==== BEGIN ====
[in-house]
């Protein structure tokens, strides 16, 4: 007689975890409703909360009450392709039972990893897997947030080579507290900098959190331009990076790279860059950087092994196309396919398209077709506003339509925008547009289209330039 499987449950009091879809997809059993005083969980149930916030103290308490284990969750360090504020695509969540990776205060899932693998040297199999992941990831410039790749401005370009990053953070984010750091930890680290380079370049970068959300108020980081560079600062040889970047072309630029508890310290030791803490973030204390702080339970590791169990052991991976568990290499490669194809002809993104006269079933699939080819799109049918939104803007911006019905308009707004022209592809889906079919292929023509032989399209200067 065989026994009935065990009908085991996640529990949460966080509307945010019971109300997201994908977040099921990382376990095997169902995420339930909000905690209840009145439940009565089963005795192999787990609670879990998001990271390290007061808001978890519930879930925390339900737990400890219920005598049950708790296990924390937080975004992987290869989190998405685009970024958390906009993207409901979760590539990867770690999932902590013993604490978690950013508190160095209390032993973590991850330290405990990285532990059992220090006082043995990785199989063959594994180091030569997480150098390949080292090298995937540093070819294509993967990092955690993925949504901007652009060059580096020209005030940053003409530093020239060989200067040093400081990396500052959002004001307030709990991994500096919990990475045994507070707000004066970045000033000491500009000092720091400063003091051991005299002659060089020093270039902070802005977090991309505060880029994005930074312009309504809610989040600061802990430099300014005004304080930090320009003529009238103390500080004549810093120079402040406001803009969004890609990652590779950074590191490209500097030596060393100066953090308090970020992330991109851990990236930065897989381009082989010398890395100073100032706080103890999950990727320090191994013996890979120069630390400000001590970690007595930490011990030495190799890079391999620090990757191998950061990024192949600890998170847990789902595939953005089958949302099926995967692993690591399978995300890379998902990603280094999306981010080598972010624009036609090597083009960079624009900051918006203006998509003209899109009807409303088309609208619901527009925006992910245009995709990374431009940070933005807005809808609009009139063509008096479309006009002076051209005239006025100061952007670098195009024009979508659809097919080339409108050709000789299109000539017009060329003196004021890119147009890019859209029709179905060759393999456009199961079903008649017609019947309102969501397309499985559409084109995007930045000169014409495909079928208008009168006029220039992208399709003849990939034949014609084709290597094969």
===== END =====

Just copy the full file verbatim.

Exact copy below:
[in-house]
């Protein structure tokens, strides 16, 4: 007689975890409703909360009450392709039972990893897997947030080579507290900098959190331009990076790279860059950087092994196309396919398209077709506003339509925008547009289209330039 499987449950009091879809997809059993005083969980149930916030103290308490284990969750360090504020695509969540990776205060899932693998040297199999992941990831410039790749401005370009990053953070984010750091930890680290380079370049970068959300108020980081560079600062040889970047072309630029508890310290030791803490973030204390702080339970590791169990052991991976568990290499490669194809002809993104006269079933699939080819799109049918939104803007911006019905308009707004022209592809889906079919292929023509032989399209200067 065989026994009935065990009908085991996640529990949460966080509307945010019971109300997201994908977040099921990382376990095997169902995420339930909000905690209840009145439940009565089963005795192999787990609670879990998001990271390290007061808001978890519930879930925390339900737990400890219920005598049950708790296990924390937080975004992987290869989190998405685009970024958390906009993207409901979760590539990867770690999932902590013993604490978690950013508190160095209390032993973590991850330290405990990285532990059992220090006082043995990785199989063959594994180091030569997480150098390949080292090298995937540093070819294509993967990092955690993925949504901007652009060059580096020209005030940053003409530093020239060989200067040093400081990396500052959002004001307030709990991994500096919990990475045994507070707000004066970045000033000491500009000092720091400063003091051991005299002659060089020093270039902070802005977090991309505060880029994005930074312009309504809610989040600061802990430099300014005004304080930090320009003529009238103390500080004549810093120079402040406001803009969004890609990652590779950074590191490209500097030596060393100066953090308090970020992330991109851990990236930065897989381009082989010398890395100073100032706080103890999950990727320090191994013996890979120069630390400000001590970690007595930490011990030495190799890079391999620090990757191998950061990024192949600890998170847990789902595939953005089958949302099926995967692993690591399978995300890379998902990603280094999306981010080598972010624009036609090597083009960079624009900051918006203006998509003209899109009807409303088309609208619901527009925006992910245009995709990374431009940070933005807005809808609009009139063509008096479309006009002076051209005239006025100061952007670098195009024009979508659809097919080339409108050709000789299109000539017009060329003196004021890119147009890019859209029709179905060759393999456009199961079903008649017609019947309102969501397309499985559409084109995007930045000169014409495909079928208008009168006029220039992208399709003849990939034949014609084709290597094969």